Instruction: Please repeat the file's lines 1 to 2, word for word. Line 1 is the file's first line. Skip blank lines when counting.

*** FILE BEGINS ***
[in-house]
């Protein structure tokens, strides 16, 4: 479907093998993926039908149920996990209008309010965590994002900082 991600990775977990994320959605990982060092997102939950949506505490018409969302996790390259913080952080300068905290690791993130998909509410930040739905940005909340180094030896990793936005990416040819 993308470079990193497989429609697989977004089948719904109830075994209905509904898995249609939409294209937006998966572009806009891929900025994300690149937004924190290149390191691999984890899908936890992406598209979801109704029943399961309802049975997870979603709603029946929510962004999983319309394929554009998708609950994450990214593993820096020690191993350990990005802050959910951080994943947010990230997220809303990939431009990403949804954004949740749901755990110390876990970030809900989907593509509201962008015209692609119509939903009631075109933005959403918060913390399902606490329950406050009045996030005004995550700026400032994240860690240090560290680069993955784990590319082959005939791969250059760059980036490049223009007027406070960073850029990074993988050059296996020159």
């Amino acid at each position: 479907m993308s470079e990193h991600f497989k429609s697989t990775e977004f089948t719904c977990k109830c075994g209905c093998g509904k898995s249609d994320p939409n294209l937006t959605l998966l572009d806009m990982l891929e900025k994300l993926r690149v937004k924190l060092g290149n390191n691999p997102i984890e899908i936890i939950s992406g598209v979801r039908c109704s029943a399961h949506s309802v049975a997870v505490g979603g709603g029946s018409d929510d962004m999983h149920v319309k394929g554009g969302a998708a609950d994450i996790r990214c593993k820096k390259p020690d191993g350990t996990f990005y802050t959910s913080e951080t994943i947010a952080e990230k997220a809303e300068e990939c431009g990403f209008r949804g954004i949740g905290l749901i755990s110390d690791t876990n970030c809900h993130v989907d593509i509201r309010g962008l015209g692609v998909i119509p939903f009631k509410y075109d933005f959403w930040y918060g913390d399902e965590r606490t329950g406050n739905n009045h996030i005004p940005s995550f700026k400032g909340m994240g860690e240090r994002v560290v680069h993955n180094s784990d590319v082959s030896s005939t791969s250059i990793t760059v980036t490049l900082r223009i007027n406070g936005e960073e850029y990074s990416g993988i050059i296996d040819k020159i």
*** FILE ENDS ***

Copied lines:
[in-house]
């Protein structure tokens, strides 16, 4: 479907093998993926039908149920996990209008309010965590994002900082 991600990775977990994320959605990982060092997102939950949506505490018409969302996790390259913080952080300068905290690791993130998909509410930040739905940005909340180094030896990793936005990416040819 993308470079990193497989429609697989977004089948719904109830075994209905509904898995249609939409294209937006998966572009806009891929900025994300690149937004924190290149390191691999984890899908936890992406598209979801109704029943399961309802049975997870979603709603029946929510962004999983319309394929554009998708609950994450990214593993820096020690191993350990990005802050959910951080994943947010990230997220809303990939431009990403949804954004949740749901755990110390876990970030809900989907593509509201962008015209692609119509939903009631075109933005959403918060913390399902606490329950406050009045996030005004995550700026400032994240860690240090560290680069993955784990590319082959005939791969250059760059980036490049223009007027406070960073850029990074993988050059296996020159």